Implementation of a 220,000-compound HCS campaign to identify disruptors of the interaction between p53 and hDM2 and characterization of the confirmed hits.J Biomol Screen. 2010 Aug; 15(7):766-82.JB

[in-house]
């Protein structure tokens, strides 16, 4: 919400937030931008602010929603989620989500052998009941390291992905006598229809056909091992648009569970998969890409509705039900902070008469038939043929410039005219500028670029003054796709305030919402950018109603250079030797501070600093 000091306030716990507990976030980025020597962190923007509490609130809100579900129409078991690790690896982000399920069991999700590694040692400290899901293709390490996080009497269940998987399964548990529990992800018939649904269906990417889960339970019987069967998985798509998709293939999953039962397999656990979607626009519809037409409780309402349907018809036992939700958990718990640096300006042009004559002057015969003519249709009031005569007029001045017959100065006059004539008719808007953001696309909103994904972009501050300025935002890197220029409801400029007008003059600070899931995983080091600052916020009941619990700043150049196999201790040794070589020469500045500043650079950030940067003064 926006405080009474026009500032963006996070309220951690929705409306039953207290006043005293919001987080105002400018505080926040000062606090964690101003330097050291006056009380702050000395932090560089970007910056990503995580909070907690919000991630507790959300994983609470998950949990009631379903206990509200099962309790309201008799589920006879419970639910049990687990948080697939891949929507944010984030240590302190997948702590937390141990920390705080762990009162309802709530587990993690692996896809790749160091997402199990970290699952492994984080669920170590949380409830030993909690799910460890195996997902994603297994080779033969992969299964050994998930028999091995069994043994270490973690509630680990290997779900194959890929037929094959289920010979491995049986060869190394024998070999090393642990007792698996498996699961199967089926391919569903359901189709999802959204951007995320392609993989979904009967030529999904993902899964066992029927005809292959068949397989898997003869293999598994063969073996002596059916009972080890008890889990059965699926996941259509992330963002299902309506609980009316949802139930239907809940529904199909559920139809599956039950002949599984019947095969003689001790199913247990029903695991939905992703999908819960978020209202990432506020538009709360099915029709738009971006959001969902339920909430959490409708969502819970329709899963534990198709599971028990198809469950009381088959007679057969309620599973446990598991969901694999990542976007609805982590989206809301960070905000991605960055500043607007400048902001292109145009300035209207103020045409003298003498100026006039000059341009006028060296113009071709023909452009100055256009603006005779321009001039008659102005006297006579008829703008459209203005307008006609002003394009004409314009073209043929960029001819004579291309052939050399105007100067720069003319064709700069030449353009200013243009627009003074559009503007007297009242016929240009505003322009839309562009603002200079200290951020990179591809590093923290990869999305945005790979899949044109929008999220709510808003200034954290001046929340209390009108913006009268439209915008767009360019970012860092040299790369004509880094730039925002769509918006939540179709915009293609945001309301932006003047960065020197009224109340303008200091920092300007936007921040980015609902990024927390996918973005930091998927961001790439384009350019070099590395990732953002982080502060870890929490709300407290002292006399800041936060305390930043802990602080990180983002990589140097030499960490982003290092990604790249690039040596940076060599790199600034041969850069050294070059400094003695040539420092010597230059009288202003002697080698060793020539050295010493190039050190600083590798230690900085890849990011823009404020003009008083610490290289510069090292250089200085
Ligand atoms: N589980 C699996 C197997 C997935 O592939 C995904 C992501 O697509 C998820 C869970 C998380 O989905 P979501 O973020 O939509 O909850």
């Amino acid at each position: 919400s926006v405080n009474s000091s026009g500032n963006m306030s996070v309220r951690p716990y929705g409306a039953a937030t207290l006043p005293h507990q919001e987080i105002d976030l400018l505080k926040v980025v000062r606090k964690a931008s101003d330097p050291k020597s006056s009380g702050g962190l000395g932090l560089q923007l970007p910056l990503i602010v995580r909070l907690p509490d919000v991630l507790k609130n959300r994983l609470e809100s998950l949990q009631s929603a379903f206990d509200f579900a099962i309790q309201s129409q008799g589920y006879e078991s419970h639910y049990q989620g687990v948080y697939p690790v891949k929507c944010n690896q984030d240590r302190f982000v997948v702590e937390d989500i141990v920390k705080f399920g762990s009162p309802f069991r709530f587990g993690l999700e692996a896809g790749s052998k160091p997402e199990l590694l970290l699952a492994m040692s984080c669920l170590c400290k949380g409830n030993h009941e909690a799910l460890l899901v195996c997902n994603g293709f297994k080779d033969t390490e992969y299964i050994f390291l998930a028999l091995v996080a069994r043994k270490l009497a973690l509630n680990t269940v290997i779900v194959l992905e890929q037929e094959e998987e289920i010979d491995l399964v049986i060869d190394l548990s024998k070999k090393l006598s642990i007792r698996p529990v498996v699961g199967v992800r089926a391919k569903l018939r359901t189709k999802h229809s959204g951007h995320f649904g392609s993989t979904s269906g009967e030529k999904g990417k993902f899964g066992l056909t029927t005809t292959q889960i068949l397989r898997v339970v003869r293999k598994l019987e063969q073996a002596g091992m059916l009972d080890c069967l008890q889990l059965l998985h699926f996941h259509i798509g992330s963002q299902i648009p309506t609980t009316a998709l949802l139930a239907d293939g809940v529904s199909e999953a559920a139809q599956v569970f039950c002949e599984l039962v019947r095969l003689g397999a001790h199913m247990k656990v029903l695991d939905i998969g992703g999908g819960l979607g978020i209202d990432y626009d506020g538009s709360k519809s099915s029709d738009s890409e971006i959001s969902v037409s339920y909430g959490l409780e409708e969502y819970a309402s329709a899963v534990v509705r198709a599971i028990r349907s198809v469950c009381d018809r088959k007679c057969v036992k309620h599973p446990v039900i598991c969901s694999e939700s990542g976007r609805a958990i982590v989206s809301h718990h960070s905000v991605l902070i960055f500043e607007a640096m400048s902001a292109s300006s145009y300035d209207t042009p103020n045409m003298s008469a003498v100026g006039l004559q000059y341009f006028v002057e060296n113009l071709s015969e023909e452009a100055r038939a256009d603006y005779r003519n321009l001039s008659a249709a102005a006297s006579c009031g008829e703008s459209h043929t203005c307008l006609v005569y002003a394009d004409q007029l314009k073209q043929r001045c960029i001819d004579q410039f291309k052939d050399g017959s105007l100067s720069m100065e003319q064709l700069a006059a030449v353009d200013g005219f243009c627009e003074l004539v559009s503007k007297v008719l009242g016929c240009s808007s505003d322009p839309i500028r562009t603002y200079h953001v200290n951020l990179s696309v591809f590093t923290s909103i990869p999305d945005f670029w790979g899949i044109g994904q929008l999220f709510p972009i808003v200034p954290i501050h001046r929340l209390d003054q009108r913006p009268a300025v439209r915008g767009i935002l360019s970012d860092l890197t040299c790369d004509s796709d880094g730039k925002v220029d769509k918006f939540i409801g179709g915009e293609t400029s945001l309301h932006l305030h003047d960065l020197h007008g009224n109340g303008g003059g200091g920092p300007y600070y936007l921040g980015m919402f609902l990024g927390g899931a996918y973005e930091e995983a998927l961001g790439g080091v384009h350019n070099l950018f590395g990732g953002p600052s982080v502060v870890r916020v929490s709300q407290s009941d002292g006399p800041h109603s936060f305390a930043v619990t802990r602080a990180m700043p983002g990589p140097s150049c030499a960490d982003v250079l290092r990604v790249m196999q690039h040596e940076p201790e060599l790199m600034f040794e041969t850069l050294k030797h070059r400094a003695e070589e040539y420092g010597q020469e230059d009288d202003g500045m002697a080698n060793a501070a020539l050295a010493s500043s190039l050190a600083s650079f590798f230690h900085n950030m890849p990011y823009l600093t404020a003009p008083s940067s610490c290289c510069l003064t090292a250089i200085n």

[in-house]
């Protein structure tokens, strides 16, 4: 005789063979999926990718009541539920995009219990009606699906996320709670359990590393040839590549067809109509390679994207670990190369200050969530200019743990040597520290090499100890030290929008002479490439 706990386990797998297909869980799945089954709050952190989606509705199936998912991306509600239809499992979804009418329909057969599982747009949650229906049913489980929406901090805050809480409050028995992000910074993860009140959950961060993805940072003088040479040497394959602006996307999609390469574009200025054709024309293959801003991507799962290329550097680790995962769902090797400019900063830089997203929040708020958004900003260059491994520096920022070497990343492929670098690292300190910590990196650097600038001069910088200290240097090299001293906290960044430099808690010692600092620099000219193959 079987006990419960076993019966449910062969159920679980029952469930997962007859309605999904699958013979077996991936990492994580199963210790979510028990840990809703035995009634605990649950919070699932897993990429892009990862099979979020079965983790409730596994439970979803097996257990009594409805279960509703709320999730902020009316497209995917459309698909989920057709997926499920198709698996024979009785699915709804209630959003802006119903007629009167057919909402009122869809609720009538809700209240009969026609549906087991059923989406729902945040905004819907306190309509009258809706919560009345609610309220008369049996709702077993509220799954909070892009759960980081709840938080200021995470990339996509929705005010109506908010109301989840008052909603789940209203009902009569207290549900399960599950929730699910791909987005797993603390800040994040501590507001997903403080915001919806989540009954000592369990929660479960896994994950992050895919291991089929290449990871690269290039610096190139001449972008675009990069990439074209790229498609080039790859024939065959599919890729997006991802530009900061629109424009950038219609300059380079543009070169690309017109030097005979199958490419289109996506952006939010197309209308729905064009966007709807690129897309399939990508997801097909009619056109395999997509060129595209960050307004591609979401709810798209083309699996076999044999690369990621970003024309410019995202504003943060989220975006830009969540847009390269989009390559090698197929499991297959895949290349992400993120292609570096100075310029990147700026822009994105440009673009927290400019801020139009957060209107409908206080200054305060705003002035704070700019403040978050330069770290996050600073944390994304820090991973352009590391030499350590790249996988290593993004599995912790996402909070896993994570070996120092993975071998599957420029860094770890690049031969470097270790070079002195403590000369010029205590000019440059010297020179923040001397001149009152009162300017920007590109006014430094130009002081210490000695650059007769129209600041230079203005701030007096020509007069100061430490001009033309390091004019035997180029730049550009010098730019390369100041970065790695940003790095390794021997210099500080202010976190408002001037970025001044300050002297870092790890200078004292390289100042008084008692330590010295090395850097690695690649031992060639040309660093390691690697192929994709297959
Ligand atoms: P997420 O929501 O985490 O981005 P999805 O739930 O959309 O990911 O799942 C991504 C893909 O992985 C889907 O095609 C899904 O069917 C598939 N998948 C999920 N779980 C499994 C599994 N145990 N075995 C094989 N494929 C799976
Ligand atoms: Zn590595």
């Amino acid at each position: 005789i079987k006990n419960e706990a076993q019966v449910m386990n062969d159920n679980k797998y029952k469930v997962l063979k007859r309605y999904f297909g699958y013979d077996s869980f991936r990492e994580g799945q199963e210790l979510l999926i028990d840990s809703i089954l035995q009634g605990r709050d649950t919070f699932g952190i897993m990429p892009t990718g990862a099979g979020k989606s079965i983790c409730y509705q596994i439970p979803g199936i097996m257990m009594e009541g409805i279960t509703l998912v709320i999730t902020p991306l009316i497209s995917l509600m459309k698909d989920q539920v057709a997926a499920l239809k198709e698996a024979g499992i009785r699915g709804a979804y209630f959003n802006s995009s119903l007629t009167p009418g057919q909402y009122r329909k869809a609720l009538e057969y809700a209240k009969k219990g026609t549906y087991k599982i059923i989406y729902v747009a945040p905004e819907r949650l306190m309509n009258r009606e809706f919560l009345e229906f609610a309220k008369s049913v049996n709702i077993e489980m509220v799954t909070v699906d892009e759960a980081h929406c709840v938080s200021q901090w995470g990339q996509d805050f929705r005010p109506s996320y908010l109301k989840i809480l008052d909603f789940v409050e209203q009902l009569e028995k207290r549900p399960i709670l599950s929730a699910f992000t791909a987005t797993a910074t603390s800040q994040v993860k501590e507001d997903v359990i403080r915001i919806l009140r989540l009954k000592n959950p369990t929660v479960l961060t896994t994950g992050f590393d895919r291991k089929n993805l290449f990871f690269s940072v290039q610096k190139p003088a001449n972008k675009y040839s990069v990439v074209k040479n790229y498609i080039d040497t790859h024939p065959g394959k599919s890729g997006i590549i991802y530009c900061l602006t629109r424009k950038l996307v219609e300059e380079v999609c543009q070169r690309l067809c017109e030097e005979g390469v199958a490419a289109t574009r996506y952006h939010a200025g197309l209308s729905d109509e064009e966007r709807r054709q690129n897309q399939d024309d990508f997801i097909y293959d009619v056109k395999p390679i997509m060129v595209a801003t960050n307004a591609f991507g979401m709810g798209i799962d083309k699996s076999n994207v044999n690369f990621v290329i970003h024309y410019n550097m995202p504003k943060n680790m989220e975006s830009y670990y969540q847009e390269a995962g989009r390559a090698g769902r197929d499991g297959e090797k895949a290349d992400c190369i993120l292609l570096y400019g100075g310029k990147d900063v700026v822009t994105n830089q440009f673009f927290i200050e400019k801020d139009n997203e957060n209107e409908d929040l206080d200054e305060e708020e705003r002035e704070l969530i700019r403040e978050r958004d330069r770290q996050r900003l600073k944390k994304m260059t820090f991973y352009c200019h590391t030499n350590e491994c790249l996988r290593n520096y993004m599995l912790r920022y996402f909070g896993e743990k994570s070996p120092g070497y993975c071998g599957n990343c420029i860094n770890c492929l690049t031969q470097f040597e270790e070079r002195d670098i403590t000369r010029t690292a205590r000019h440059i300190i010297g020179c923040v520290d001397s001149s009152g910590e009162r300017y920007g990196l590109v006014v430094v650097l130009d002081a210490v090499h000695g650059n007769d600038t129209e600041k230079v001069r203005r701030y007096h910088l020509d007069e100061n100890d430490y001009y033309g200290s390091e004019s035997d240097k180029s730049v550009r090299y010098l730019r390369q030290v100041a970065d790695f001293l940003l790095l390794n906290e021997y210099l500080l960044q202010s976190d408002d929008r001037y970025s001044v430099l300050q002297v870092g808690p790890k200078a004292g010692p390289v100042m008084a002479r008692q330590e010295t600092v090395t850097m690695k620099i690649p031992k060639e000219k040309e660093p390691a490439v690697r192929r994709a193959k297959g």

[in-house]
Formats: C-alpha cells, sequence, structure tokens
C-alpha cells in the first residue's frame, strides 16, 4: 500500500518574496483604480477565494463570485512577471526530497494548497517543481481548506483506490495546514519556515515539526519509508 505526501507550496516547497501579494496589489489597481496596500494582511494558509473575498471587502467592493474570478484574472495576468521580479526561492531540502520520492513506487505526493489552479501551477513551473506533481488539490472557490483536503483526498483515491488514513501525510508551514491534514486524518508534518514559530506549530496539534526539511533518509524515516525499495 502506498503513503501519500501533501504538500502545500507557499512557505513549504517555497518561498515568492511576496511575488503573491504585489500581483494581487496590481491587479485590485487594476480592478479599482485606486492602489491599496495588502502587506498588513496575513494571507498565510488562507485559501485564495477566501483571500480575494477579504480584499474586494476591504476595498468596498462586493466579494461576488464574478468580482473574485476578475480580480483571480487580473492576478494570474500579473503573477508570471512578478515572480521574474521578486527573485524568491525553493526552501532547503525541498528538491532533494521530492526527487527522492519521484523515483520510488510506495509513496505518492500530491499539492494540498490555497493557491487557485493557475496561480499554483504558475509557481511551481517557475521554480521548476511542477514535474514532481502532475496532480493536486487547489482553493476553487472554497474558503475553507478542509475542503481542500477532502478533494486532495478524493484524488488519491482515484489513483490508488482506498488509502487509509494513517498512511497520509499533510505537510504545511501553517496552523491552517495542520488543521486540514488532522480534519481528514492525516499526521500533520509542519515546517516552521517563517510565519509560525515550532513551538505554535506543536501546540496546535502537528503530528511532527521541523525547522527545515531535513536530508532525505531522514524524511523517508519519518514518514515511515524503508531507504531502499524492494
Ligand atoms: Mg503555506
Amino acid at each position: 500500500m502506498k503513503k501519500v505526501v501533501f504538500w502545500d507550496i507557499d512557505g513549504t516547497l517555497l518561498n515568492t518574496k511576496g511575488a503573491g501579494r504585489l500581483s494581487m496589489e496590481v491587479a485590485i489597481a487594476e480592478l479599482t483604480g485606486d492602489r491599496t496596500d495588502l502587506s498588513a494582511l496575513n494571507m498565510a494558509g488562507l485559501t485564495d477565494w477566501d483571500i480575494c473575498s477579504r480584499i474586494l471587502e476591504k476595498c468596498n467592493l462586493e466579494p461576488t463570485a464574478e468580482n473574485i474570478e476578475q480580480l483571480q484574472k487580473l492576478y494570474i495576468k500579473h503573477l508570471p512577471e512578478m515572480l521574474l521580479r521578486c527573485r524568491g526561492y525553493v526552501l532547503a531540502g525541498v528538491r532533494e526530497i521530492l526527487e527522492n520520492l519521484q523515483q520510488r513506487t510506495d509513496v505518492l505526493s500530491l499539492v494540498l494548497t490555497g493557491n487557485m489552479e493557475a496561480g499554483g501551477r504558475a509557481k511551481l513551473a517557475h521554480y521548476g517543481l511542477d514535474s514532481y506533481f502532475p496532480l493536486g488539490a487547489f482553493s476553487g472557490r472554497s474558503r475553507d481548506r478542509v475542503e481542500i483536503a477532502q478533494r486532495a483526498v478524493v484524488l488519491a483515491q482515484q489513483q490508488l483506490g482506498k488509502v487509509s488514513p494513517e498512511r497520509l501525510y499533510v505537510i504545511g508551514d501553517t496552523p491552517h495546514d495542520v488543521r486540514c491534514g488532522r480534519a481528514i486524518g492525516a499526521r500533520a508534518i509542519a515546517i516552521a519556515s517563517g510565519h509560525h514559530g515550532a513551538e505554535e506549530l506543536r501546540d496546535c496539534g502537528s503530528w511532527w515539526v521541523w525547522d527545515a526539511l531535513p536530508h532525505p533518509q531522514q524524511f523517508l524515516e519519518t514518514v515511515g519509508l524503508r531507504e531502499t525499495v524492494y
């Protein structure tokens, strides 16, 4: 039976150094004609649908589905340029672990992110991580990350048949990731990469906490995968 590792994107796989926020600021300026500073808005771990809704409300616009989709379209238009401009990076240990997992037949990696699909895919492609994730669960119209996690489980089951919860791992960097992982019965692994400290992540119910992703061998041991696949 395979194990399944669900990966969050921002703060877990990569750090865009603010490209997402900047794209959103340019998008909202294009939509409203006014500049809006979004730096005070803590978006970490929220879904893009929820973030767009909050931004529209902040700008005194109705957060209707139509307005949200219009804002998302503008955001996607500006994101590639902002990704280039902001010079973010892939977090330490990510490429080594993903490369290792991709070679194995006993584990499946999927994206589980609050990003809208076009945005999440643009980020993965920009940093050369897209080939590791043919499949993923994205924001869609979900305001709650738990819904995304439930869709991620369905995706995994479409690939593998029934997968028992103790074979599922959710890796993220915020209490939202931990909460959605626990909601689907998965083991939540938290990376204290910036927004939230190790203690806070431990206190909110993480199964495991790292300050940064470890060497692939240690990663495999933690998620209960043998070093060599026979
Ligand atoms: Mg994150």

In recent years, advances in structure-based drug design and the development of an impressive variety of high-throughput screening (HTS) assay formats have yielded an expanding list of protein-protein interaction inhibitors. Despite these advances, protein-protein interaction targets are still widely considered difficult to disrupt with small molecules. The authors present here the results from screening 220,017 compounds from the National Institute of Health's small-molecule library in a novel p53-hDM2 protein-protein interaction biosensor (PPIB) assay. The p53-hDM2 positional biosensor performed robustly and reproducibly throughout the high-content screening (HCS) campaign, and analysis of the multiparameter data from images of the 3 fluorescent channels enabled the authors to identify and eliminate compounds that were cytotoxic or fluorescent artifacts. The HCS campaign yielded 3 structurally related methylbenzo-naphthyridin-5-amine (MBNA) hits with IC(50)s between 30 and 50 microM in the p53-hDM2 PPIB. In HCT116 cells with wild-type (WT) p53, the MBNAs enhanced p53 protein levels, increased the expression of p53 target genes, caused a cell cycle arrest in G1, induced apoptosis, and inhibited cell proliferation with an IC(50) ~4 microM. The prototype disruptor of p53-hDM2 interactions Nutlin-3 was more potent than the MBNAs in the p53-hDM2 PPIB assay but produced equivalent biological results in HCT116 cells WT for p53. Unlike Nutlin-3, however, MBNAs also increased the percentage of apoptosis in p53 null cells and exhibited similar potencies for growth inhibition in isogenic cell lines null for p53 or p21. Neither the MBNAs nor Nutin-3 caused cell cycle arrest in p53 null HCT116 cells. Despite the relatively modest size of the screening library, the combination of a novel p53-hDM2 PPIB assay together with an automated imaging HCS platform and image analysis methods enabled the discovery of a novel chemotype series that disrupts p53-hDM2 interactions in cells.